jueves, 7 de abril de 2016

The primary objective of the fast fashion is to quickly produce a product in a cost-efficient manner to respond to fast changing consumer tastes in as near real-time as possible.          
Fast Fashion Emphasis is on optimizing certain aspects of the supply chain in order for these trends to be designed and manufactured quickly and inexpensively to allow the mainstream consumer to buy current clothing styles at a lower price.

This has developed from a product-driven concept based on a manufacturing model referred to as "quick response" developed in the U.S. in the 1980s and moved to a market-based model of "fast fashion" in the late 1990s and first part of the 21st century.
Fast fashion has also become associated with disposable fashion because it has delivered designer product to a mass market at relatively low prices. The slow fashion movement has arisen in opposition to fast fashion, blaming it for pollution (both in the production of clothes and in the decay of synthetic fabrics), shoddy workmanship, and emphasizing very brief trends over classic style. Fast fashion has also come under criticism for contributing to poor working conditions in developing countries.

Primarily, the concept of category management has been used to align the retail buyer and the manufacturer in a more collaborative relationship.
This collaboration occurs as many companies’ resources are pooled to further develop more sophisticated and efficient supply chain models to increase the market's total profit. The fast fashion market utilizes this by uniting with foreign manufacturers to keep prices at a minimum.

Quick response method
Quick Response (QR) was developed to improve manufacturing processes in the textile industry with the aim of removing time from the production system
The concept of quick response (QR) is now used to support "fast fashion", creating new, fresh products while also drawing consumers back to the retail experience for consecutive visits.

Cycle Times
The fast fashion business model is based on reducing the time cycles from production to consumption such that consumers engage in more cycles in any time period. For example, the traditional fashion seasons followed the annual cycle of summer, autumn, winter and spring but in fast fashion cycles have compressed into shorter periods of 4–6 weeks and in some cases less than this. Marketers have thus created more buying seasons in the same time-space.

Timing's objective is to create the shortest production time possible. The quick turnover has increased the demand for the number of seasons presented in the stores. This demand also increases shipping and restocking time periods. Cost is still the consumer's primary buying decision.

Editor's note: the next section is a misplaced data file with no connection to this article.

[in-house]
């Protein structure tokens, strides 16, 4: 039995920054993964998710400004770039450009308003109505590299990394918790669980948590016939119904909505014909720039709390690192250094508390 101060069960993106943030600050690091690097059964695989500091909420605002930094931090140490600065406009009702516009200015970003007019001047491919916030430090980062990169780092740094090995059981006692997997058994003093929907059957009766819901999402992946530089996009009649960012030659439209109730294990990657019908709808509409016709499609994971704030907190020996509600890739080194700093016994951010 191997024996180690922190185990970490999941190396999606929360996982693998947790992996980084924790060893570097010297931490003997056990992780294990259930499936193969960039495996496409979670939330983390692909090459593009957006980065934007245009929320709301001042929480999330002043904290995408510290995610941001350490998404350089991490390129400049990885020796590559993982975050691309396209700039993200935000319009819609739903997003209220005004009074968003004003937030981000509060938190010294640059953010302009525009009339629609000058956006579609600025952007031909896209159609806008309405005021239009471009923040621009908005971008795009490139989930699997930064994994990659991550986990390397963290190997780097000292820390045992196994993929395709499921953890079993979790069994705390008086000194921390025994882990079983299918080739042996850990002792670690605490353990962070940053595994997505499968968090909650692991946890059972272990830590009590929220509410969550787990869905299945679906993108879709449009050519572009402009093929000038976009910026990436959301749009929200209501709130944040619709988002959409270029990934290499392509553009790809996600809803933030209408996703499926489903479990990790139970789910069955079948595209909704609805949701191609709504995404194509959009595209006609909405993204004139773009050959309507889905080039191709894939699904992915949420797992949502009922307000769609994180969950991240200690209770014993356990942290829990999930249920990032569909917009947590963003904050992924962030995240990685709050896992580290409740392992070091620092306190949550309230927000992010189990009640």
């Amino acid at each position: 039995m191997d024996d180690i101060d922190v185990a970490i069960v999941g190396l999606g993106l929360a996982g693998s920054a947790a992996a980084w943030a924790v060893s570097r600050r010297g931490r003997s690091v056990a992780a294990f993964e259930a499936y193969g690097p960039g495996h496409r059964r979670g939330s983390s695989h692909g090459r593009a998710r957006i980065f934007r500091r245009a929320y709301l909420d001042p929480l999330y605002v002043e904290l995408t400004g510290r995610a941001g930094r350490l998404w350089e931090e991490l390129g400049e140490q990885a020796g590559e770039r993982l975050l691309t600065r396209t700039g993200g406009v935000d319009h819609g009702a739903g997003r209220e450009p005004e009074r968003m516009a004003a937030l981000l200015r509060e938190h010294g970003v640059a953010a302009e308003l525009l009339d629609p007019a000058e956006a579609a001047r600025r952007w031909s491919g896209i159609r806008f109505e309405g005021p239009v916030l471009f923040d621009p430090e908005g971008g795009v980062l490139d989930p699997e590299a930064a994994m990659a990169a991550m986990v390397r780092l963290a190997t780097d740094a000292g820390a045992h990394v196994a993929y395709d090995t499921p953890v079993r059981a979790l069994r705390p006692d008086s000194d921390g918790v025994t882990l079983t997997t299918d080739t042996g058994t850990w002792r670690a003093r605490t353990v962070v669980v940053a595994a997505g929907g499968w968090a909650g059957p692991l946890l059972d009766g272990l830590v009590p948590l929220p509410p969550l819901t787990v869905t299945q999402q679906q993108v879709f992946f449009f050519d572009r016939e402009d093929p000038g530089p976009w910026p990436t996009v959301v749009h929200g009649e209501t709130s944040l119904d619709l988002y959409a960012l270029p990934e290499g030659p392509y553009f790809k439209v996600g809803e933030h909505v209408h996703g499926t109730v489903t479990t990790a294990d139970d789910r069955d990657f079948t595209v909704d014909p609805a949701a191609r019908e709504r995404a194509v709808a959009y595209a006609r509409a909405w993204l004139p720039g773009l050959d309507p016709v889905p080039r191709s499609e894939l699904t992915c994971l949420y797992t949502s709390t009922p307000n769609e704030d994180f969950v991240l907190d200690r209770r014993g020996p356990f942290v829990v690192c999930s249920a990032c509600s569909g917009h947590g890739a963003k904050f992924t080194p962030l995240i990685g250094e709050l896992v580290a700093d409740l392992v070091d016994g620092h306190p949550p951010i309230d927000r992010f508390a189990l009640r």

Supply Chain

Two kinds of supply chains exist, agile and lean. In an agile supply chain the principal characteristics include the sharing of information and technology. The collaboration results in the reduction in the amount of stock in the megastores. A lean supply chain is characterized as the correct appropriation of the commodity for the product. The combination of the two supply chains is called "leagile".

The solution
Fast Fashion and Retail companies with no ERP/PLM system in place often have difficulty organizing one of the most important parts of the company, the product registration and collaborations with partners during the entire lifecycle. Organizations using solutions like Excel to manage lists of materials, tech packs and track changes will not be able to run in the Fast Fashion scenario, also put a company at risk of costly mistakes, merchandise mix among others.

Product Data Management (PDM) is the use of software or other tools to track and control data related to a particular product. The data tracked usually involves the technical specifications of the product, specifications for manufacture and development, and the types of materials that will be required to produce goods. The use of product data management allows a company to track the various costs associated with the creation and launch of a product.

Product Lifecycle Management (PLM) is the process of managing the entire lifecycle of a product from its conception, through design and manufacture, to service and disposal. PLM integrates people, data, processes and business systems and provides a product information backbone for companies and their extended enterprise.

Enterprise Resource Planning (ERP) business management software that allows an organization to use a system of integrated applications to manage the business. ERP software includes administration, banking, business partners, sales and marketing, etc.

PLM is designed to manage the initial product documentation and revisions until it is released for production.

ERP uses the real product created with the PDM/PLM and updated in real time by the different departments or companies involved in the processes (Purchase, sales, financial, inventory, etc)
By integrating ERP and PLM, product data are updated daily and available at any moment to be shared with the services needed to ensure accurate management across the enterprise. 

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